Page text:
The major men's watch release from Raymond Weil this year was a new Nabucco (the name sounds too much like Nabisco to me and I think of snacks) Va, Pensiero. The odd, "comma containing" name comes apparently from a famous Verdi chorus. Does this watch remind you of anything Verdi or Opera related? Cause it doesn't for me. Get this, Raymond Weil actually writes this in their press information, the Nabucco Va, Pensiero "exudes the same power and nobility as the great Italian composer's Opera." Wow, I've only seen greater BS while staring at a cow's ass.
I hope someone who writes for Raymond Weil got a bonus for that gem of a quote. There is nothing wrong with the sand-blasted titanium watch, but lets not get all operatic here. This is no watch to sing about. Though you could buy one and play some Verdi music during a video recorded "un-boxing" session. That would be dramatic enough.
The gray tones all over the watch add to the titanium feel, as well as function as Raymond Weil's hat thrown into the gray watch trend. The 46mm case is made from a few titanium pieces and has some interesting intended sides. Style is pretty much standard Nabucco with a few little changes here and there. The dial features three colors of gray. The hour indicators are SuperLumiNova anthracite, while the chronograph frame is a more cement colored gray, contrasting with the dustier toned dial. Raymond Weil gives the dial an interesting "step" texture that I like. The dial is OK, a bit busy, but still attractive. My main concern are the hands. They blend in with the dial too much. You can't tell in the marketing images, but they don't fare to well in all lighting situations. Raymond Weil should have done the hands in a much lighter tone to contrast with the gray. I bet yellow hands for the time and chronograph subdials would have been cool.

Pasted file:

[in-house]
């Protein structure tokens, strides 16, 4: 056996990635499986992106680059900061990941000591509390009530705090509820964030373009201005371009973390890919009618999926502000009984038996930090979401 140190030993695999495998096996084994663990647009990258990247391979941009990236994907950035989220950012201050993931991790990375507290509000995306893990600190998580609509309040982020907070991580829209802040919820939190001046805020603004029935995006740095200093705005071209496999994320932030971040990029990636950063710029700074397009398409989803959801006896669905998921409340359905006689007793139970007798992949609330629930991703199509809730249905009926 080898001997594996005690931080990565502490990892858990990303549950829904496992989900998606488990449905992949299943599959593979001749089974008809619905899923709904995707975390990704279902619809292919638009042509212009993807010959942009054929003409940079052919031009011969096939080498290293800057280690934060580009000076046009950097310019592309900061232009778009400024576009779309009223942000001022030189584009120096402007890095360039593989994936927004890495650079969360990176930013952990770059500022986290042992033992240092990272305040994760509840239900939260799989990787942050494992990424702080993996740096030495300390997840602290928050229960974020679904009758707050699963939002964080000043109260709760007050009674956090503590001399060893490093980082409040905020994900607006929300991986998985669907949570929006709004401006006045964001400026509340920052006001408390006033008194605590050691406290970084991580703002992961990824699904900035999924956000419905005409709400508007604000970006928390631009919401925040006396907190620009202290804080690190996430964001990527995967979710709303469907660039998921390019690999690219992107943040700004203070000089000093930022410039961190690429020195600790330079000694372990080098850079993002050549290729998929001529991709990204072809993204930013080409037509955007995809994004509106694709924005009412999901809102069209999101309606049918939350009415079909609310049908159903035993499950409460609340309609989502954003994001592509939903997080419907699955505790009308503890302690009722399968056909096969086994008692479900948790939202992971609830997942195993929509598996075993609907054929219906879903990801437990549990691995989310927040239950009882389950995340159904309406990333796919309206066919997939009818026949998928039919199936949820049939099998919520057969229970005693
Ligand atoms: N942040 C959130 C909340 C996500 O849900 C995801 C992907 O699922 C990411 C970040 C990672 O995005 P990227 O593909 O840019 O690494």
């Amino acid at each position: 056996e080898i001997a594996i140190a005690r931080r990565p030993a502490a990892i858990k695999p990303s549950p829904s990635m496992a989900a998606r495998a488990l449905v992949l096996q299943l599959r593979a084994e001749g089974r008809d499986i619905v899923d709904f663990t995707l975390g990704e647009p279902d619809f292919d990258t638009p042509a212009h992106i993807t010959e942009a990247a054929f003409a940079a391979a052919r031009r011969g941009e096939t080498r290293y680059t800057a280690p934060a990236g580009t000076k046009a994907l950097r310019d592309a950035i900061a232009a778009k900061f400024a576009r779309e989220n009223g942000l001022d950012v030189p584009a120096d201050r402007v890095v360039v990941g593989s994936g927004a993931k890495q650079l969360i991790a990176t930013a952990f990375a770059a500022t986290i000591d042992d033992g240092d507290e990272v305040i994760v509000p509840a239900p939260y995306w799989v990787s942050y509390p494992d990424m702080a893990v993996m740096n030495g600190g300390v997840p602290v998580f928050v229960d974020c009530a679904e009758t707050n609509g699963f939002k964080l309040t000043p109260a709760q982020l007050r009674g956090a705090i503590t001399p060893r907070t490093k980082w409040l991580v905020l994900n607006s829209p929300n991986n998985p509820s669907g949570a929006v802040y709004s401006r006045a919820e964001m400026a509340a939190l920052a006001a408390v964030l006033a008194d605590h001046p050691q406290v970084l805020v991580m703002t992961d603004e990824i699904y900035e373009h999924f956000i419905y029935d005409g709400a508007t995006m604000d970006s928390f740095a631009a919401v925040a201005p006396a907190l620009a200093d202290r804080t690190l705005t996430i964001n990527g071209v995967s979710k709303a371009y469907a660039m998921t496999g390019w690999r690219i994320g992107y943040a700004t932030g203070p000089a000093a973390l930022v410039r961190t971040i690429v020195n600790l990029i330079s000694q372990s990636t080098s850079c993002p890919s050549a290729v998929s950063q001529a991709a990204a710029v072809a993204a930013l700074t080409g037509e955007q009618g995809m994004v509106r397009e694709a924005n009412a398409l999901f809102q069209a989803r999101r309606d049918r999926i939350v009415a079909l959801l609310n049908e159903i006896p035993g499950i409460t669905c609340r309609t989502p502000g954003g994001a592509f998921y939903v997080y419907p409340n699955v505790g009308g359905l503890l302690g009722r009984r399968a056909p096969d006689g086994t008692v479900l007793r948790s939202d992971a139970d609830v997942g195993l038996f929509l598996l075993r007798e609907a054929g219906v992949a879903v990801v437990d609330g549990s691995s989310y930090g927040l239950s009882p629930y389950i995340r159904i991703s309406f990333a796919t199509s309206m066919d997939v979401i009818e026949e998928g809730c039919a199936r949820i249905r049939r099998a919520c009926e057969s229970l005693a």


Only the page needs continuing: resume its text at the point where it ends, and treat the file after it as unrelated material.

The case is 200 meters watch resistant that Raymond Weil is apparently very proud of. This is ultra standard for more timepieces of this type, but they feel as though the watch is "exceptionally resilient and water-resistant." I am starting to think that if the person who wrote this was a woman and was on a date, it would go really well for the guy. Really, no matter what he was like, she would flatter him and bolster what attributes he had. There would be a lot of "you are exceptionally handsome, and I am not at all resilient to your charms," being thrown around by her.
As a design element, Raymond Weil pumps up the tachymeter around the bezel. I mean look how large it is. These are one of the least used features on watches around, and yet the Nabucco watches are designed to make it seem like you'd use a tachymeter (tachometric scale) on a daily basis. It does add aesthetic and character to the design, but I feel as though its placement just reaffirms the fact that many Raymond Weil watches are not made for serious watch lovers. And that is OK, we aren't a giant demographic. But satisfy us, and you've pretty much satisfied everyone else as well. Though interestingly enough, Raymond Weil watches are very popular in the US. Probably because of their distribution and comparatively reasonable prices for well-made watches.
The Nabucco Va. Pensiero houses a Swiss ETA 7753 automatic chronograph movement. This is basically a modified 7750 with the chronograph subdials in a tri-compax layout and the day of the week indicator removed. The date is still there though. A solid movement that is nothing to be ashamed of. The chronograph pushers are screw down, and there looks to be a helium escape valve on the watch (though I am not really sure why). I like the deeply-engraved Raymond Weil "RW" logo in the crown. The large watch is matched to a black crocodile strap. Price is probably in the $4,000 - $5,500 range when it will be released soon. Last, let me give you one final gem from the press release. "Let the Nabucco Va, Pensiero spirit you away on the wings of freedom." I have decided that these press releases are more or less like Mad Libs when it comes comes down to it. "add brand name here, add adjective here, add animal part here."